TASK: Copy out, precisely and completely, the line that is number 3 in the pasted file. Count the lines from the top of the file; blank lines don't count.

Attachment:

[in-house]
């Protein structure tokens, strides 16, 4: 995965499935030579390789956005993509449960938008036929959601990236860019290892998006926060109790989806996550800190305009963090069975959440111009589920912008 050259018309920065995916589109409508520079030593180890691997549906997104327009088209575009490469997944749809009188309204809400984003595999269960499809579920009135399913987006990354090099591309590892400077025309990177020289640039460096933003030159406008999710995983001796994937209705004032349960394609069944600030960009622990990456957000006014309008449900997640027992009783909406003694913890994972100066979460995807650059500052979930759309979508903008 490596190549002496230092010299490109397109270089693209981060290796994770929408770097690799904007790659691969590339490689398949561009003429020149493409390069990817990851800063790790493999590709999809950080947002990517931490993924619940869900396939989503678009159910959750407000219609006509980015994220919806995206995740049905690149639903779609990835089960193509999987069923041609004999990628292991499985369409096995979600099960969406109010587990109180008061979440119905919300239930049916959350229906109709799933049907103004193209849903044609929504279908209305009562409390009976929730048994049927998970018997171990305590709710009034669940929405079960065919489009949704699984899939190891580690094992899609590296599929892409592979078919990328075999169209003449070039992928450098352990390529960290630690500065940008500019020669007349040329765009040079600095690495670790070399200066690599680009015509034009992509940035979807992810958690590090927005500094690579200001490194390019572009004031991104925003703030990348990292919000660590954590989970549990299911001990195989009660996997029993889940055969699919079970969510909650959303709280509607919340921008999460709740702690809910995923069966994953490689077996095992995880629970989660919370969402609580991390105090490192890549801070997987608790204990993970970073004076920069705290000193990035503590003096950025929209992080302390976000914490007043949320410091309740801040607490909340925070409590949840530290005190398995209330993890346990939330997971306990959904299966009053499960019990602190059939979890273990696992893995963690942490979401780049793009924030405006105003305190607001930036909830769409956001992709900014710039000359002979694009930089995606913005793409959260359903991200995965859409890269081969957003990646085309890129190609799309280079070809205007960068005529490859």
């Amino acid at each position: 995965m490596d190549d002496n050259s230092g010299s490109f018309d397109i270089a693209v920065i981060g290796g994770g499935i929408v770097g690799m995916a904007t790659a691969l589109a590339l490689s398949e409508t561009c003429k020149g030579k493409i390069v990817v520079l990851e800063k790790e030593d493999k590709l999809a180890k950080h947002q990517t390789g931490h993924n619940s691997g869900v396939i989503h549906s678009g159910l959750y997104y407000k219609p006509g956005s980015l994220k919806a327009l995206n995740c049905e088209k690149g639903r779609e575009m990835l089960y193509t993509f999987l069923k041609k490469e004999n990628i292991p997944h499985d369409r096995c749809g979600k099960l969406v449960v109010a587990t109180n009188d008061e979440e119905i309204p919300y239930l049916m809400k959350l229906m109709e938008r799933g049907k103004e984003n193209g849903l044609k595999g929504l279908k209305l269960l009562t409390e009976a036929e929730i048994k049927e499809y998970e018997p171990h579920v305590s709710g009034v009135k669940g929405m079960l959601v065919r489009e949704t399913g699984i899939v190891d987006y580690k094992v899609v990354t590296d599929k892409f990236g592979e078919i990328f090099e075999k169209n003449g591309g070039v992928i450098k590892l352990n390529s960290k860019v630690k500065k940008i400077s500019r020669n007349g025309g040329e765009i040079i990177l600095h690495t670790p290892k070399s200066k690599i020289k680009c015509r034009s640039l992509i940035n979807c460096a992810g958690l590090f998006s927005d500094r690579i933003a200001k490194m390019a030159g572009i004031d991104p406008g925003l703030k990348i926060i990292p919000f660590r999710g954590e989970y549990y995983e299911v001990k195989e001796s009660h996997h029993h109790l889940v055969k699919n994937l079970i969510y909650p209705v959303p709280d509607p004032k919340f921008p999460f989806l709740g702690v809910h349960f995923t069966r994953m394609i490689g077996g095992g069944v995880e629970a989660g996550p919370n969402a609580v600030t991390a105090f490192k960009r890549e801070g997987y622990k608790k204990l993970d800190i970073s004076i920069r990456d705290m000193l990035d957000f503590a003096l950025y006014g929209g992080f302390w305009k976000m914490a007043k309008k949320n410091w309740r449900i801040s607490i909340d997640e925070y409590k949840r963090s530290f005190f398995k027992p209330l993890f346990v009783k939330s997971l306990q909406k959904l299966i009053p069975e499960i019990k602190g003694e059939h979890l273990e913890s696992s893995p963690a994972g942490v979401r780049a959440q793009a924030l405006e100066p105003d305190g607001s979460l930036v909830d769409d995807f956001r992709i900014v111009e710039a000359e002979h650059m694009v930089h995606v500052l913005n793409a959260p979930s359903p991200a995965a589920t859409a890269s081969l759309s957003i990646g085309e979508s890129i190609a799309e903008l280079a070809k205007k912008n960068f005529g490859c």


């Amino acid at each position: 995965m490596d190549d002496n050259s230092g010299s490109f018309d397109i270089a693209v920065i981060g290796g994770g499935i929408v770097g690799m995916a904007t790659a691969l589109a590339l490689s398949e409508t561009c003429k020149g030579k493409i390069v990817v520079l990851e800063k790790e030593d493999k590709l999809a180890k950080h947002q990517t390789g931490h993924n619940s691997g869900v396939i989503h549906s678009g159910l959750y997104y407000k219609p006509g956005s980015l994220k919806a327009l995206n995740c049905e088209k690149g639903r779609e575009m990835l089960y193509t993509f999987l069923k041609k490469e004999n990628i292991p997944h499985d369409r096995c749809g979600k099960l969406v449960v109010a587990t109180n009188d008061e979440e119905i309204p919300y239930l049916m809400k959350l229906m109709e938008r799933g049907k103004e984003n193209g849903l044609k595999g929504l279908k209305l269960l009562t409390e009976a036929e929730i048994k049927e499809y998970e018997p171990h579920v305590s709710g009034v009135k669940g929405m079960l959601v065919r489009e949704t399913g699984i899939v190891d987006y580690k094992v899609v990354t590296d599929k892409f990236g592979e078919i990328f090099e075999k169209n003449g591309g070039v992928i450098k590892l352990n390529s960290k860019v630690k500065k940008i400077s500019r020669n007349g025309g040329e765009i040079i990177l600095h690495t670790p290892k070399s200066k690599i020289k680009c015509r034009s640039l992509i940035n979807c460096a992810g958690l590090f998006s927005d500094r690579i933003a200001k490194m390019a030159g572009i004031d991104p406008g925003l703030k990348i926060i990292p919000f660590r999710g954590e989970y549990y995983e299911v001990k195989e001796s009660h996997h029993h109790l889940v055969k699919n994937l079970i969510y909650p209705v959303p709280d509607p004032k919340f921008p999460f989806l709740g702690v809910h349960f995923t069966r994953m394609i490689g077996g095992g069944v995880e629970a989660g996550p919370n969402a609580v600030t991390a105090f490192k960009r890549e801070g997987y622990k608790k204990l993970d800190i970073s004076i920069r990456d705290m000193l990035d957000f503590a003096l950025y006014g929209g992080f302390w305009k976000m914490a007043k309008k949320n410091w309740r449900i801040s607490i909340d997640e925070y409590k949840r963090s530290f005190f398995k027992p209330l993890f346990v009783k939330s997971l306990q909406k959904l299966i009053p069975e499960i019990k602190g003694e059939h979890l273990e913890s696992s893995p963690a994972g942490v979401r780049a959440q793009a924030l405006e100066p105003d305190g607001s979460l930036v909830d769409d995807f956001r992709i900014v111009e710039a000359e002979h650059m694009v930089h995606v500052l913005n793409a959260p979930s359903p991200a995965a589920t859409a890269s081969l759309s957003i990646g085309e979508s890129i190609a799309e903008l280079a070809k205007k912008n960068f005529g490859c």